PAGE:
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An introduction to stereochemical restraints.

Evans PR - Acta Crystallogr. D Biol. Crystallogr. (2006)

Bottom Line: A dictionary entry contains information about the atom types, their connectivity and all the appropriate restraints.Torsion angles are not usually restrained, but they do have optimum values.In the special case of flexible five- and six-membered rings, including pentose and hexose sugars, the ring pucker is defined by combinations of torsion angles and the pucker affects the position of substituents.

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Affiliation: MRC Laboratory of Molecular Biology, Hills Road, Cambridge CB2 2QH, England. pre@mrc-lmb.cam.ac.uk

ABSTRACT
At the resolution available from most macromolecular crystals, the X-ray data alone are insufficient to lead to a chemically reasonable structure, so stereochemical restraints are essential. These usually restrain bond lengths, bond angles, planes and chiral volumes. The definition of these restraints and where the values come from are described. A dictionary entry contains information about the atom types, their connectivity and all the appropriate restraints. Torsion angles are not usually restrained, but they do have optimum values. In the special case of flexible five- and six-membered rings, including pentose and hexose sugars, the ring pucker is defined by combinations of torsion angles and the pucker affects the position of substituents.

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Axial and equatorial substituents on six-membered rings. (a) β-d-Glucose is most stable in the all-equatorial conformer. (b) d-myo-Inositol hexakisphosphate is largely axial in its crystal structure (CCSD code NAMIHP10), but when bound to a protein it is in the more stable largely equatorial form (bound to AP2; PDB code 1gw5).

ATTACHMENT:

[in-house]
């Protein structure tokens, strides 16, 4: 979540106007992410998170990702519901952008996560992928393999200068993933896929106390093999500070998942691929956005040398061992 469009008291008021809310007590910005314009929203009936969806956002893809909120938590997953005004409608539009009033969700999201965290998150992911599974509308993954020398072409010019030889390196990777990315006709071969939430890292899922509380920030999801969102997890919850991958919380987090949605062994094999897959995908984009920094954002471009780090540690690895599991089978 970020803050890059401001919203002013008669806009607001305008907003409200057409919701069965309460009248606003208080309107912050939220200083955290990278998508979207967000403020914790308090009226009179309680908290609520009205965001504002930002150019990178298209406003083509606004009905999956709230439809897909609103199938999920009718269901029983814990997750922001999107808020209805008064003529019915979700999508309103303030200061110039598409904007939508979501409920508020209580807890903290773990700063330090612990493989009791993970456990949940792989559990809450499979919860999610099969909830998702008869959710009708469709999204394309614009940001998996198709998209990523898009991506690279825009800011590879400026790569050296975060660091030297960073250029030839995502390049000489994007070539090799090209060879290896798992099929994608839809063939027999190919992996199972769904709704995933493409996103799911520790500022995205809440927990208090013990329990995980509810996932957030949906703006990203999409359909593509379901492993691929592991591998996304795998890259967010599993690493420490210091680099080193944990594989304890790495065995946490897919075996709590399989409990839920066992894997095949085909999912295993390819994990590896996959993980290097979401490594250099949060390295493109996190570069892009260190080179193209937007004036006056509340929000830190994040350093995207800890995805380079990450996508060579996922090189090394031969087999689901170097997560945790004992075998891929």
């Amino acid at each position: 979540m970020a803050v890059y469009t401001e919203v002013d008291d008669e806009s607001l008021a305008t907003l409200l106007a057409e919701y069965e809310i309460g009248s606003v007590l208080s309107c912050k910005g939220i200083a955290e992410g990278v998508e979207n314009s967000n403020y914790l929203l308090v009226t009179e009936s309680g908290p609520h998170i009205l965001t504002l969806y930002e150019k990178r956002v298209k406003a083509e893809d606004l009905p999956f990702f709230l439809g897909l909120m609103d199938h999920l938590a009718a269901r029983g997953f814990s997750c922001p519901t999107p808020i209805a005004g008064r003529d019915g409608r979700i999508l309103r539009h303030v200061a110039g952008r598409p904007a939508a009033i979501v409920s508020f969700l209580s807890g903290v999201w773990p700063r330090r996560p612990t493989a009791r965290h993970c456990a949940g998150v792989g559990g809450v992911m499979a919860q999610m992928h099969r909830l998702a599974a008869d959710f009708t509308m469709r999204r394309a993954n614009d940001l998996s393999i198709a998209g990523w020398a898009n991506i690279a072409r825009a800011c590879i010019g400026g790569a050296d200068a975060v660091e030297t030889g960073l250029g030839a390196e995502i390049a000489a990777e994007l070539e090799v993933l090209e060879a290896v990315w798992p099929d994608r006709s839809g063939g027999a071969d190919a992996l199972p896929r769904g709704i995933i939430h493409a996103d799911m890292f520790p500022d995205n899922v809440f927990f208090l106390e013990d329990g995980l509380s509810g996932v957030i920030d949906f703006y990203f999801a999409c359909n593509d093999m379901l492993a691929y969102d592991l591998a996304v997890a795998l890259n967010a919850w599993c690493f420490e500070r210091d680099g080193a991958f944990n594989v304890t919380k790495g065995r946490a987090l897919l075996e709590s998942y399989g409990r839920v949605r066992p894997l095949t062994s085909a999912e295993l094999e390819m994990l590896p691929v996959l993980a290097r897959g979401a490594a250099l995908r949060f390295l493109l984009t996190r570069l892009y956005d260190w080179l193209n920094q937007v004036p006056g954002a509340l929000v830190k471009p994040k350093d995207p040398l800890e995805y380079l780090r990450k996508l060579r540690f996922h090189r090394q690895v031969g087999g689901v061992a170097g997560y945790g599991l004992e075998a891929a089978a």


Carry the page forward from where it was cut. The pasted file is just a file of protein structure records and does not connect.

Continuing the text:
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fig2: Axial and equatorial substituents on six-membered rings. (a) β-d-Glucose is most stable in the all-equatorial conformer. (b) d-myo-Inositol hexakisphosphate is largely axial in its crystal structure (CCSD code NAMIHP10), but when bound to a protein it is in the more stable largely equatorial form (bound to AP2; PDB code 1gw5).

Mentions: Flexible six-membered rings include cyclohexane derivatives, but most importantly pyran­ose sugars such as glucose and inositol derivatives. These rings can cycle through a series of conformations including the stable chair forms, through boat and twist-boat conformations that are less stable. In the chair forms, the substituents on each tetrahedral carbon can be divided into ‘equatorial’ substituents, in the approximate plane of the C atoms, and ‘axial’ substituents perpendicular to this plane. The ring can flip between two alternative chair forms, which interchanges axial and equatorial substituents. The molecule is most stable if the majority of bulky substituents are equatorial rather than axial, as this places them farther apart. For example, β-d-glucose, the most stable hexose sugar, has all its hydroxyl substituents equatorial. The ring-flipped form would have all hydroxyl substituents axial and is less stable (Fig. 2 ▶ a). The pathway for the ring-flipping operation takes the molecule through higher energy boat conformations, so it is unlikely that a refinement procedure would flip an incorrectly puckered ring: this would probably have to be performed manually. This is not relevant to the construction of the dictionary, but it should be borne in mind during rebuilding.